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Marking 30 years of LeJog – Europe’s toughest Historic rally

WORDS: ELLIOTT HUGHES | PHOTOS: HERO-ERA

‘LeJog’. In the world of Historic rallying, that simple portmanteau represents a tumultuous 1500-mile odyssey through the British mainland – much of it through the inky darkness of night, and all of it through inclement December weather. To many, it is the most challenging regularity rally in Europe. 

The first Land’s End to John O’Groats Regularity Trial was held in 1993, and was the brainchild of internationally renowned rally co-driver John Brown. After a successful rally career during the 1960s, John founded the Historic Endurance Rally Organisation (HERO), which continues to function as LeJog’s organising body as HERO-ERA, after merging with the Endurance Rally Association in 2018.

As if organising a vast, 1500-mile route spanning from one end of Britain to the other wasn’t enough, John also used LeJog to introduce an innovative medal system that meant there was no overall winner. Instead, the goal was for competitors to finish the route and each of the regularity sections in a pre-determined time. The medal system rewards precision and reliability over outright speed – and achieving a coveted gold remains a significant accomplishment.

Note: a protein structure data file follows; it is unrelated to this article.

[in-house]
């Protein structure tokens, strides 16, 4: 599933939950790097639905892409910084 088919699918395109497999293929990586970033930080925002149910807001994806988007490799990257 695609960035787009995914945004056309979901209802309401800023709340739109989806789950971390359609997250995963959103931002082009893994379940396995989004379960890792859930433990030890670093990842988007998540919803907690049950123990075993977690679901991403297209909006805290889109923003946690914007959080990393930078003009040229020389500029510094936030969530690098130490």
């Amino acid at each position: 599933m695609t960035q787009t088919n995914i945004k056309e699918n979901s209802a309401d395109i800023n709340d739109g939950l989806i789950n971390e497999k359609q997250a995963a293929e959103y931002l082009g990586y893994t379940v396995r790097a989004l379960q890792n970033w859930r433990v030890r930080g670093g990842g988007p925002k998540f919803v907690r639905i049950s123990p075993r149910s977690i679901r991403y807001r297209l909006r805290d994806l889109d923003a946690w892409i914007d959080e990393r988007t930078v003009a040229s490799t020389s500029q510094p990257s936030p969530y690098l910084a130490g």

Several crews were marooned that year, and one of the course officials was stranded on the M9 for 19 hours

Several crews were marooned that year, and one of the course officials was stranded on the M9 for 19 hours

2023 marked 30 years since the first edition of LeJog, and while it has evolved significantly, it remains true to its DNA of being one of the most difficult events of its type – certainly in Europe. Its hardcore reputation attracts crews from all over the world, curious to see if they and their machines have what it takes to conquer this automotive feat of endurance. Entry is open to unmodified, road-legal cars built before 1984, and navigators must rely solely on maps for directions.

LeJog’s 30th birthday certainly stoked the fires of debate in the Magneto office. For each of us who had the bluster – or naivety – to suggest that they were up to the challenge, there was a realist who would politely raise an eyebrow or suggest that nonsense was being spoken.